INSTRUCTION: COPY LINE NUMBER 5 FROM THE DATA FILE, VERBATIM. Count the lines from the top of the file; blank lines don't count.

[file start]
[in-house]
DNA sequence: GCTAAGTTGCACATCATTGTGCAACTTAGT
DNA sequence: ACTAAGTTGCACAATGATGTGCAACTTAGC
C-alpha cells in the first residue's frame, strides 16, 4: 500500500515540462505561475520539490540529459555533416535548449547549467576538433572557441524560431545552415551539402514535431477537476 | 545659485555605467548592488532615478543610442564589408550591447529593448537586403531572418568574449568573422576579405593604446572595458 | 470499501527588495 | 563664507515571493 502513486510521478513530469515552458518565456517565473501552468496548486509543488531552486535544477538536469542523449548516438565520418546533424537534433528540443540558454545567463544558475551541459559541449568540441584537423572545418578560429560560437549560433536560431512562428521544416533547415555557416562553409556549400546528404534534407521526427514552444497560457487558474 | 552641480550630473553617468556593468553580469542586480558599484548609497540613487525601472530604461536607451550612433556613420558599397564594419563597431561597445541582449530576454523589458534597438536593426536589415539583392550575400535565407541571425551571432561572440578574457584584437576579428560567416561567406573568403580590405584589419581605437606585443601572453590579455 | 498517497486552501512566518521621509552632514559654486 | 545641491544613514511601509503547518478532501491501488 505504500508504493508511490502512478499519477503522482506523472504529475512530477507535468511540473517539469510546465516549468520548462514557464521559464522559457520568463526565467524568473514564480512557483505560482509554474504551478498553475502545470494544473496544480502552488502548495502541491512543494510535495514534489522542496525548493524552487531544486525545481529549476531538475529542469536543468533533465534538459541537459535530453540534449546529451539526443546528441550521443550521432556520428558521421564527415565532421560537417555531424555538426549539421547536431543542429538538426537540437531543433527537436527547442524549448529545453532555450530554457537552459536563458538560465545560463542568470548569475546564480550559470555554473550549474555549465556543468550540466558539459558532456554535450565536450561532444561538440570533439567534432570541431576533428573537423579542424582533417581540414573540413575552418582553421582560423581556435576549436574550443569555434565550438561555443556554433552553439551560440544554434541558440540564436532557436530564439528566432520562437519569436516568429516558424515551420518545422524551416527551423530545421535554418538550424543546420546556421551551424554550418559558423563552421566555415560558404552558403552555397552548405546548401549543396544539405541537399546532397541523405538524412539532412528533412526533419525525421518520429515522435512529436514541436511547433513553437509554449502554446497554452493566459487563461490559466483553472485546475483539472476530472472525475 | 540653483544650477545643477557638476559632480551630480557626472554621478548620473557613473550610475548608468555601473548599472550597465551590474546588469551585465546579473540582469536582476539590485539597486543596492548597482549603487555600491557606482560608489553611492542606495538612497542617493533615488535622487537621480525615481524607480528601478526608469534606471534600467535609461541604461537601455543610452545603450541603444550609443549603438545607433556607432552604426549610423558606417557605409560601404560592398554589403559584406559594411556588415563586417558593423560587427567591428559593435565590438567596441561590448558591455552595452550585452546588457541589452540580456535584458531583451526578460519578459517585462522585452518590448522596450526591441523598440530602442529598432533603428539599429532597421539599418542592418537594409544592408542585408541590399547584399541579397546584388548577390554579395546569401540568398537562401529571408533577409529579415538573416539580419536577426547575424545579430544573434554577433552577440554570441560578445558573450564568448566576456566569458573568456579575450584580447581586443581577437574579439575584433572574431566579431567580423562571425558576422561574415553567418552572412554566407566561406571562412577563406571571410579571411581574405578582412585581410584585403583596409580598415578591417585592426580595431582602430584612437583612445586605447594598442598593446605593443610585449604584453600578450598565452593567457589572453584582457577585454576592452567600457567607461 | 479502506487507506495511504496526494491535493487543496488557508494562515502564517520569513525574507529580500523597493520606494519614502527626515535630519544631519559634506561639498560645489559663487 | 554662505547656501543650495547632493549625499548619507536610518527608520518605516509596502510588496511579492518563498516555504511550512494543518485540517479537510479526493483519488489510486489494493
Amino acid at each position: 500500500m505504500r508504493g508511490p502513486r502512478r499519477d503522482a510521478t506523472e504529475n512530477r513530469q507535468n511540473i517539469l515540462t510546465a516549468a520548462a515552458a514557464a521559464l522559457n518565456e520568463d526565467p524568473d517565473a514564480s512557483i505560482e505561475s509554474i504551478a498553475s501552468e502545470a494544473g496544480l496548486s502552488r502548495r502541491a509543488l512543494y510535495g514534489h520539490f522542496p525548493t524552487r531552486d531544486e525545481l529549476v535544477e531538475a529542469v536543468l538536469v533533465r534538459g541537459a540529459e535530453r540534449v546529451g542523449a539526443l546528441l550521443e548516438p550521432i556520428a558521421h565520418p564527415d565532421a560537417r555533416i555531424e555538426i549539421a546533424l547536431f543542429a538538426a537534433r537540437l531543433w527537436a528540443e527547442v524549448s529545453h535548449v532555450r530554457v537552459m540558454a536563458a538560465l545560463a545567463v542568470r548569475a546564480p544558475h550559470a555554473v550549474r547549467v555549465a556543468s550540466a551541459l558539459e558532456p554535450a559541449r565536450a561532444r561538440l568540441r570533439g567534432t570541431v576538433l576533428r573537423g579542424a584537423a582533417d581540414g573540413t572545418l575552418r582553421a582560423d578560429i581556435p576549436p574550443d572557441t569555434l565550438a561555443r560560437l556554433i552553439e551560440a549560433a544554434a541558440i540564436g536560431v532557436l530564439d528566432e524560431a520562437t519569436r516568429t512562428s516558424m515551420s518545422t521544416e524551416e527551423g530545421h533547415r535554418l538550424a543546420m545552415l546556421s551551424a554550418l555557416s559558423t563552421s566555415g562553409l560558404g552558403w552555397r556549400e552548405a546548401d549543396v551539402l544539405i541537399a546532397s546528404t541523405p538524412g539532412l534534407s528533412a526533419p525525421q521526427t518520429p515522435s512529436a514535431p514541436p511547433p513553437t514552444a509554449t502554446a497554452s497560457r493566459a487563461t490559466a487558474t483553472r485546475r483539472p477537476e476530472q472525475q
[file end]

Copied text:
Amino acid at each position: 500500500m505504500r508504493g508511490p502513486r502512478r499519477d503522482a510521478t506523472e504529475n512530477r513530469q507535468n511540473i517539469l515540462t510546465a516549468a520548462a515552458a514557464a521559464l522559457n518565456e520568463d526565467p524568473d517565473a514564480s512557483i505560482e505561475s509554474i504551478a498553475s501552468e502545470a494544473g496544480l496548486s502552488r502548495r502541491a509543488l512543494y510535495g514534489h520539490f522542496p525548493t524552487r531552486d531544486e525545481l529549476v535544477e531538475a529542469v536543468l538536469v533533465r534538459g541537459a540529459e535530453r540534449v546529451g542523449a539526443l546528441l550521443e548516438p550521432i556520428a558521421h565520418p564527415d565532421a560537417r555533416i555531424e555538426i549539421a546533424l547536431f543542429a538538426a537534433r537540437l531543433w527537436a528540443e527547442v524549448s529545453h535548449v532555450r530554457v537552459m540558454a536563458a538560465l545560463a545567463v542568470r548569475a546564480p544558475h550559470a555554473v550549474r547549467v555549465a556543468s550540466a551541459l558539459e558532456p554535450a559541449r565536450a561532444r561538440l568540441r570533439g567534432t570541431v576538433l576533428r573537423g579542424a584537423a582533417d581540414g573540413t572545418l575552418r582553421a582560423d578560429i581556435p576549436p574550443d572557441t569555434l565550438a561555443r560560437l556554433i552553439e551560440a549560433a544554434a541558440i540564436g536560431v532557436l530564439d528566432e524560431a520562437t519569436r516568429t512562428s516558424m515551420s518545422t521544416e524551416e527551423g530545421h533547415r535554418l538550424a543546420m545552415l546556421s551551424a554550418l555557416s559558423t563552421s566555415g562553409l560558404g552558403w552555397r556549400e552548405a546548401d549543396v551539402l544539405i541537399a546532397s546528404t541523405p538524412g539532412l534534407s528533412a526533419p525525421q521526427t518520429p515522435s512529436a514535431p514541436p511547433p513553437t514552444a509554449t502554446a497554452s497560457r493566459a487563461t490559466a487558474t483553472r485546475r483539472p477537476e476530472q472525475q